Figure 2

The ROC curve plots of the analysed parameters
Table 1

Statistically significant image texture parameters for discriminating between patients with COVID-19 pneumonia and healthy subjects

Tested parametersAUC95% CI for AUCp-value for AUCSensitivitySpecificity
GLRLM_LRHGE0.910.85 - 0.96< 0.00010.840.88
DISCRETIZED_Q30.900.84 - 0.95< 0.00010.860.85
GLZLM_HGZE0.900.83 - 0.94< 0.00010.780.95
GLRLM_HGRE0.890.82 - 0.94< 0.00010.810.85
DISCRETIZED_mean0.890.81 - 0.94< 0.00010.760.95
DISCRETIZED_Q20.610.52 - 0.700.04430.360.95
GLRLM_SRHGE0.870.80 - 0.93< 0.00010.790.85
GLZLM_LZHGE0.870.79 - 0.92< 0.00010.710.95
GLZLM_SZHGE0.840.76 - 0.90< 0.00010.780.85
DISCRETIZED_Q10.810.73 - 0.88< 0.00010.740.72
NGLDM_Coarseness0.700.61 - 0.780.00010.570.87
DISCRETIZED_std0.640.55 - 0.730.00770.660.63
CONVENTIONAL_Q20.610.81 - 0.940.04430.360.95
Table 2

Odds ratios (OR) and their 95% confidence intervals (95% CI of OR) for the selected variables included into a stepwise logistic regression model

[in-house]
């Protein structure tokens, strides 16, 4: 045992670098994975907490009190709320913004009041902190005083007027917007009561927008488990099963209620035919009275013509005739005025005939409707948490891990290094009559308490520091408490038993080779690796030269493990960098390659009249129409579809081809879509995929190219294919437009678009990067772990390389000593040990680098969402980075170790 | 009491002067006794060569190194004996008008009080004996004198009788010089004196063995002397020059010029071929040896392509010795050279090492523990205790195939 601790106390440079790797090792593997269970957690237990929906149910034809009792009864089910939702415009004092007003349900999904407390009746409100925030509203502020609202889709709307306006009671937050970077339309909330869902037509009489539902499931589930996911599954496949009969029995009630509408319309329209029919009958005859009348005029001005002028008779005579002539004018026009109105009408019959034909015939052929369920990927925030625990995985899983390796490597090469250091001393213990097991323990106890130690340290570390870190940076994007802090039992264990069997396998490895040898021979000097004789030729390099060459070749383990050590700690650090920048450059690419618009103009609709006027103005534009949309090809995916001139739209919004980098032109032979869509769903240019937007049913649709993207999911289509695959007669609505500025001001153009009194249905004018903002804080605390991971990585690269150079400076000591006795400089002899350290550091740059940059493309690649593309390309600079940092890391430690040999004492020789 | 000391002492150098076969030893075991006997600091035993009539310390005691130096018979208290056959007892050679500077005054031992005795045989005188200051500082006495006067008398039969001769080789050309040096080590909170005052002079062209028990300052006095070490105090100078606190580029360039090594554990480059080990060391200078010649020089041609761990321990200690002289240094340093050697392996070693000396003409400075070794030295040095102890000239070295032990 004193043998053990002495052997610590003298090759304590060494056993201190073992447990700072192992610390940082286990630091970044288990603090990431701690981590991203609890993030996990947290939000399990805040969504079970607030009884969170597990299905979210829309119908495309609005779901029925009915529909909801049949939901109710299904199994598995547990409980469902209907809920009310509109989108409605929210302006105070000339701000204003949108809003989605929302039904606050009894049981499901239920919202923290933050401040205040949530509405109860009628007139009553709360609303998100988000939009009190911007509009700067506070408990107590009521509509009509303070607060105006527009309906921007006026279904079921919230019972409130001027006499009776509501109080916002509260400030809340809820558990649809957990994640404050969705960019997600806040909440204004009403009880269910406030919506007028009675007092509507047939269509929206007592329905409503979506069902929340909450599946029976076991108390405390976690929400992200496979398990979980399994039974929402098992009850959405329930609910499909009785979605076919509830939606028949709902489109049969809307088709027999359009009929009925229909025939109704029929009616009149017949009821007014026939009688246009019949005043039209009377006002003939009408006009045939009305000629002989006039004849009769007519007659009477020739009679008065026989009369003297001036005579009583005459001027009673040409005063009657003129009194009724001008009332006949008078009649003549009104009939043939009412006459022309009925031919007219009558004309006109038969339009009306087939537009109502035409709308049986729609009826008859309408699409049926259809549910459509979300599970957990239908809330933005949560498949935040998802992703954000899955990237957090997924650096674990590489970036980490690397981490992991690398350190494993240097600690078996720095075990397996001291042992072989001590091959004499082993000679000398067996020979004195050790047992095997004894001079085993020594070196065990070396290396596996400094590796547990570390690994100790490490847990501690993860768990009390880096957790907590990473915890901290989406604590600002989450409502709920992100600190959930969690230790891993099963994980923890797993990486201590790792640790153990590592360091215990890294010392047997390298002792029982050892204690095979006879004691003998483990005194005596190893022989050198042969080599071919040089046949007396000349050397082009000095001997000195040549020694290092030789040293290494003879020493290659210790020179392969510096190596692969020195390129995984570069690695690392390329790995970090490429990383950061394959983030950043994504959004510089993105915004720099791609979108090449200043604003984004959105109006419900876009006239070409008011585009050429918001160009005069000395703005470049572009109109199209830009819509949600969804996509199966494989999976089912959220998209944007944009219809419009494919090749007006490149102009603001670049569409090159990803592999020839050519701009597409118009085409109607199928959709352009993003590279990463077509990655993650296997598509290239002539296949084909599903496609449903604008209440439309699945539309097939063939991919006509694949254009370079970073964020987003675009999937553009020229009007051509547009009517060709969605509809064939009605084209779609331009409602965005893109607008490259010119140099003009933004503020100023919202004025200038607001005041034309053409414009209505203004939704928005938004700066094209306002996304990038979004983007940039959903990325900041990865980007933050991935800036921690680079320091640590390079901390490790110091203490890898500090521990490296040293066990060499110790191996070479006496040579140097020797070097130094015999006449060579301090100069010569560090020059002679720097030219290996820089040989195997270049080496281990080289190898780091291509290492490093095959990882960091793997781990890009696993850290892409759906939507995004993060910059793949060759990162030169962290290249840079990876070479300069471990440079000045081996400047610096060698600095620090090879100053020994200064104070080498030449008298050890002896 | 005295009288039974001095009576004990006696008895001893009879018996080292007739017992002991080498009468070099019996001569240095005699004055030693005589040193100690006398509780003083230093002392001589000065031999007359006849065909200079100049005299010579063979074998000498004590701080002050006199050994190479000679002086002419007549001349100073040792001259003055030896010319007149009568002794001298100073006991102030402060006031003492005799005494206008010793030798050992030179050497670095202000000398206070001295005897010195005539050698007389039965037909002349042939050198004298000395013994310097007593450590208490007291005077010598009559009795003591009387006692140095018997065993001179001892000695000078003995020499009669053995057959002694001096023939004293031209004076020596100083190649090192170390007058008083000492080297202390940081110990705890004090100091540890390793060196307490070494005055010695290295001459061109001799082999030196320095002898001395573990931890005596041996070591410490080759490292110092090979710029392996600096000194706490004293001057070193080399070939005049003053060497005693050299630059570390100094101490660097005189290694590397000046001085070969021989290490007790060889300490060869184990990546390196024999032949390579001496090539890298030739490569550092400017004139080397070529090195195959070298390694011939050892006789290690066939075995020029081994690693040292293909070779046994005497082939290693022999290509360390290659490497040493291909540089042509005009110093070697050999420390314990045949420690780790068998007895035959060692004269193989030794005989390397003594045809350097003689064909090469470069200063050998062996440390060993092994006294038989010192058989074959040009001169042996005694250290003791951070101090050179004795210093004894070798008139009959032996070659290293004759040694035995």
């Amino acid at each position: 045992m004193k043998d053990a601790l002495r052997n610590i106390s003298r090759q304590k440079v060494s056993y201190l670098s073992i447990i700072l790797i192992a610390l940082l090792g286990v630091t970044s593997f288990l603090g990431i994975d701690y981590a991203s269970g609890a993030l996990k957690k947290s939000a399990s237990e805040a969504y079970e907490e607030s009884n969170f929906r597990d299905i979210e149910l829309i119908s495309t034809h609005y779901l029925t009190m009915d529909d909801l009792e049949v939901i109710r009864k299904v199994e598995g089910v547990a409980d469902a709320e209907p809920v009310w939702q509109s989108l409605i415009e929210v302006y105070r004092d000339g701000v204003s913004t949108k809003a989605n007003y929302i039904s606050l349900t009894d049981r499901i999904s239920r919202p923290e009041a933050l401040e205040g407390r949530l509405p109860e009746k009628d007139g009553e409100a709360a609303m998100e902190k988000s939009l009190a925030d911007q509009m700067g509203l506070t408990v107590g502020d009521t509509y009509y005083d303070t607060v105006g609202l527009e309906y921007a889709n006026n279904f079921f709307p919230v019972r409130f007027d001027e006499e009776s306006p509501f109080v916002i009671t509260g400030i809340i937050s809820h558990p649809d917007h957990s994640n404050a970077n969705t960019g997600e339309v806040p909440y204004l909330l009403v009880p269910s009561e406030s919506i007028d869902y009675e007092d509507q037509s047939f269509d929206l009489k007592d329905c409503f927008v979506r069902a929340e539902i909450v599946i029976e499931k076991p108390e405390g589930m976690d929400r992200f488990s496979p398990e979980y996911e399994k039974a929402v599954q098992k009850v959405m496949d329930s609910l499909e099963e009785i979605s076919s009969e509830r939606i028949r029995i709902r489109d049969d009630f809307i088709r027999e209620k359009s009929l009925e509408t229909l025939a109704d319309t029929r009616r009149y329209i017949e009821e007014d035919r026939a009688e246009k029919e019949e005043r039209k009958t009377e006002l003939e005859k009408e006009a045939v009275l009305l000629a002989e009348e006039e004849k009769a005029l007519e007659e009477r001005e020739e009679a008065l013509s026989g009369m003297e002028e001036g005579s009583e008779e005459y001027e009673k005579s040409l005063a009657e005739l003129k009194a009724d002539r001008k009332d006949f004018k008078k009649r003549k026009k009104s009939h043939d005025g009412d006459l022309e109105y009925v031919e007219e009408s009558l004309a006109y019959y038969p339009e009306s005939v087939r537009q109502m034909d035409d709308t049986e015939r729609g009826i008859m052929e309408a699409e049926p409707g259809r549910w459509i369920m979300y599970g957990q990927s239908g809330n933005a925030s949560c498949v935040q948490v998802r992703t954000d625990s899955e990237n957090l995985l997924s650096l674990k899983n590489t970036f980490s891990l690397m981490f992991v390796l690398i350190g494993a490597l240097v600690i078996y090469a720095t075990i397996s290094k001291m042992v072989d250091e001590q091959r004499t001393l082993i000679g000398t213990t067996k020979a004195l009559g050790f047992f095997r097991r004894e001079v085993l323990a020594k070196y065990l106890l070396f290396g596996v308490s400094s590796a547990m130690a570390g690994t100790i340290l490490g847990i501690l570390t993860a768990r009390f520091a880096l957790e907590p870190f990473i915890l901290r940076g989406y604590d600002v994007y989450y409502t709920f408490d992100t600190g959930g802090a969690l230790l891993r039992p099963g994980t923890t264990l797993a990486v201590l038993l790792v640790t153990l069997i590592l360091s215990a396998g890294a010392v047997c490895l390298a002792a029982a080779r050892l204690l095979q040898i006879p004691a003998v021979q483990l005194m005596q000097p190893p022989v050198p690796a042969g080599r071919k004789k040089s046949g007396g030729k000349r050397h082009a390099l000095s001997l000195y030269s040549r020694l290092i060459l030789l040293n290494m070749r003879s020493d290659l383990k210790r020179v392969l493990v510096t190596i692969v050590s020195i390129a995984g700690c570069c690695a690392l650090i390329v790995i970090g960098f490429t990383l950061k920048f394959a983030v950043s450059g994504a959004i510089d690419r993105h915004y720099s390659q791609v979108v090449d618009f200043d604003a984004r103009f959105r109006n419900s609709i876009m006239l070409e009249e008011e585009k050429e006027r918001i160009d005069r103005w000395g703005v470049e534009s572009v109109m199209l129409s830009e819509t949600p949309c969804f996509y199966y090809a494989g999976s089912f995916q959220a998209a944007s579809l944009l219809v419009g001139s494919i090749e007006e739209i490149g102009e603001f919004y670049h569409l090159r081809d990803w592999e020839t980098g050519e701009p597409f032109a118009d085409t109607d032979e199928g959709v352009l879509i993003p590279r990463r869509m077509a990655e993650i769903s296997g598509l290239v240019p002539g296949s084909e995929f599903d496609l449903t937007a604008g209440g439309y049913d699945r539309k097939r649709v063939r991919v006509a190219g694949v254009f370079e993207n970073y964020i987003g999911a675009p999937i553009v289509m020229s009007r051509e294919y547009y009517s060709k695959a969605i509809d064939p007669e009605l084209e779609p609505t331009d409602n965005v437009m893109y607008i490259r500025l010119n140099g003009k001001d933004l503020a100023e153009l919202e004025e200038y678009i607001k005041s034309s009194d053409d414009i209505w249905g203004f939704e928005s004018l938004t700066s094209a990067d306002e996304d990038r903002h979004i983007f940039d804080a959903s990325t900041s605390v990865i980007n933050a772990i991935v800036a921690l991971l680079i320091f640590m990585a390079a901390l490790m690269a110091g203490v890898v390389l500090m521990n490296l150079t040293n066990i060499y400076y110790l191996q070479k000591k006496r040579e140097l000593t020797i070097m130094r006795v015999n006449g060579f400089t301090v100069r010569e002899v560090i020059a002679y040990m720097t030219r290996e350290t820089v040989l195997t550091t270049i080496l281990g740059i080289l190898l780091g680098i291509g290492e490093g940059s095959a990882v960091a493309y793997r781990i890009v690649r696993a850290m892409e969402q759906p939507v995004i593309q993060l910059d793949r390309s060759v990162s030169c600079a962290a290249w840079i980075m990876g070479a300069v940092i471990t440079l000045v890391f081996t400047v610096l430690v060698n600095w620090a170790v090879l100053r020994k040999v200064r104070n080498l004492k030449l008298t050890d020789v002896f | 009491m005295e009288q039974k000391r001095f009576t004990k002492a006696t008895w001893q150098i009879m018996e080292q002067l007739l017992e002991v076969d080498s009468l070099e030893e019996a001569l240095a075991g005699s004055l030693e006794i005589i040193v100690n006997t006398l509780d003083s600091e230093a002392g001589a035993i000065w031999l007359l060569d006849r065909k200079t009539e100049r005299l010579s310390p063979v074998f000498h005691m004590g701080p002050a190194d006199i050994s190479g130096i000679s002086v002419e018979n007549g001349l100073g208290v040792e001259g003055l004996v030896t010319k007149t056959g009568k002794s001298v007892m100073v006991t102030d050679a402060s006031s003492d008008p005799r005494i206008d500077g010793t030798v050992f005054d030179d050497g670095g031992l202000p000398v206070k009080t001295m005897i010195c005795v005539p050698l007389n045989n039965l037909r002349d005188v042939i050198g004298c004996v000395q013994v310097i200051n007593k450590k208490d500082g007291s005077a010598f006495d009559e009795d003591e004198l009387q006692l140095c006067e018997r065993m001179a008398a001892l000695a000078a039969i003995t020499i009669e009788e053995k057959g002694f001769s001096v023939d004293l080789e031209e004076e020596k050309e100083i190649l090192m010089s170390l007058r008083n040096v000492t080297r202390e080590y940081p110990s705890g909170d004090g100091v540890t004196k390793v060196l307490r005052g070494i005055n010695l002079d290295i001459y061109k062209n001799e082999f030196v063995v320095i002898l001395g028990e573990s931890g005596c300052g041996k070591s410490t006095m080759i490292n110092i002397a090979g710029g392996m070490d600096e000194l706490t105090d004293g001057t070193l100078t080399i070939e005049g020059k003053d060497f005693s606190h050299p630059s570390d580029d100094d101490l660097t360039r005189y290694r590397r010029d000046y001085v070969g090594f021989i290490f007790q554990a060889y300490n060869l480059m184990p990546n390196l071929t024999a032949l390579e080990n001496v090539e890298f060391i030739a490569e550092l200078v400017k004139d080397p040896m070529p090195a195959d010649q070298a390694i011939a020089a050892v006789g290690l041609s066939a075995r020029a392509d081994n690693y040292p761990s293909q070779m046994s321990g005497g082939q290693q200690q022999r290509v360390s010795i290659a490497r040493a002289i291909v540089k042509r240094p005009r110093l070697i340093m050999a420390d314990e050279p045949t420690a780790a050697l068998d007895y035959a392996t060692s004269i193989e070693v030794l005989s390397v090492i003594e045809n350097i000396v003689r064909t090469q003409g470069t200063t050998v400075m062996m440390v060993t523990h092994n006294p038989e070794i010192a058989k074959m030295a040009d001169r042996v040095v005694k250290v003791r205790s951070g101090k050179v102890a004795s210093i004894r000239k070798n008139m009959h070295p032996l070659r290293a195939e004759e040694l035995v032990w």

VariableOR95% CI of OR


Advanced computer analysis of radiological images (e.g. artificial intelligence) was intended to improve the workflow in radiology. One of those methods, i.e. texture ana-lysis, is an attempt to extract more information from imaging than conventionally possible. This was particularly important during the COVID-19 pandemic, when the number of CXRs increased rapidly and when other chest pathologies become “less important”. Sadly, we entered a situation in which CXR was for some time used just to discriminate between COVID-19 pneumonia and other conditions. Of course, this was a simplified version of the situation, but it was forced by the pandemic. The present study showed that chest X-ray image texture analysis is an easy and accurate supportive tool for discriminating between COVID-19 pneumonia and healthy subjects. With all the limitations, our results encourage further investigations on the use of texture analysis in imaging.